“Our love is true, our children are cherished, our families are precious, and it time that we were equal.” Senator Pratt said drawing applause.

Senator Derryn Hinch said those who were celebrating the change of the laws should also remember to be gracious of those who argued against them. Senator Hinch said Australia was a better place for changing the laws.

Senator Hinch said years ago he would of opposed same sex marriage but he had come to realise that his arguments against it were hollow and shallow. The Victorian said the decision to hold a postal vote was a disgrace, but it had shown that the majority of Australians were decent people and wanted this to happen.

Coalition Senator Matt Canavan declared he would vote against the bill and lamented that none of the proposed amendments had been adopted. Senator Canavan said those who wanted change had taken a “winner takes all approach” to the debate.

Longstanding campaigner against marriage equality Eric Abetz said that while the Australian people had voted for the marriage laws to be changed, polls had also shown that they wanted religious protections.

Senator Abetz said “in a rush of hubris” the senate was denying now rights to many Australians. Senator Abetz said the senate had now denying many Australians freedoms and rights guaranteed under international laws.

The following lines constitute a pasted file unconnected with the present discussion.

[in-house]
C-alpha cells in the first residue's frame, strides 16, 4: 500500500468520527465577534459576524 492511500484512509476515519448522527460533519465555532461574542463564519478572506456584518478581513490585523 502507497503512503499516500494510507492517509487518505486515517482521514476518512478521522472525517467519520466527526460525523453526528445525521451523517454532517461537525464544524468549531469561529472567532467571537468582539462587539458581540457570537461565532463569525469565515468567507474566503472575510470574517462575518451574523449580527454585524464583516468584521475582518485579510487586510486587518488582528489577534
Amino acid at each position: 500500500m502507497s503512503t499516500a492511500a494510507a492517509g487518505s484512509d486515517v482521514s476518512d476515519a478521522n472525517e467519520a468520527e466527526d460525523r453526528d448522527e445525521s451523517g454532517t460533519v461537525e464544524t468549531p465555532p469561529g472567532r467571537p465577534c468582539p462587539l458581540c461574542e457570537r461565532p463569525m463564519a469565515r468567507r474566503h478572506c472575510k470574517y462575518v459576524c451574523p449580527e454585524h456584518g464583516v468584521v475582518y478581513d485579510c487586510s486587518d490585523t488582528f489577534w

The Tasmanian senator said the question in the postal survey did not relate to people of “varied genders” and the bill had gone further than people would have expected by allowing intersex and transgender people to marry.

Prior to the final reading of the bill Senator Abetz repetitively asked Senator Smith if his bill would allow “thirty three different genders” to now marry.

“The taste is defeat is always bitter and nobody likes it.” Senator Abetz said, declaring he would continue to fight for the voices of people who voted against change.

One Nation leader Pauline Hanson rose to speech about the bill and said her comments were personal and did not represent the rest of her party.

Senator Hanson said she did not agree with the process that had been taken to decide the issue, stating that she would have preferred a national referendum.

The One Nation leader said she believed that same sex couples should be allowed to get married but she had hoped the amendments to the bill would have been accepted. Senator Hanson said she would abstain from voting on the bill.

One of the Greens’ newest Senators Andrew Bartlett, said the day the Howard government introduced the changes to the marriage law in 2004 was “a black day” and he was proud to be back in the parliament to see the clause removed.  Bartlett was a representative for the Australian Democrats in 2004.

Voting against the bill was Concetta Fierravanti-Wells, Eric Abetz, Matt Canavan, John Williams, Lucy Gichuhi, Helen Polley, Chris Ketter, Slade Brockman, Cory Bernardi, Barry O’Sullivan, Brian Burston and Fraser Anning.

One Nation leader Pauline Hanson and Peter Geogiou were not in the chamber, while Senator Bidget McKenzie formally abstained.

The bill will now move to the lower house to be debated. Due to the sitting of the lower house being cancelled for this week, the bill will have to wait until the lower house resumes next week.

OIP Staff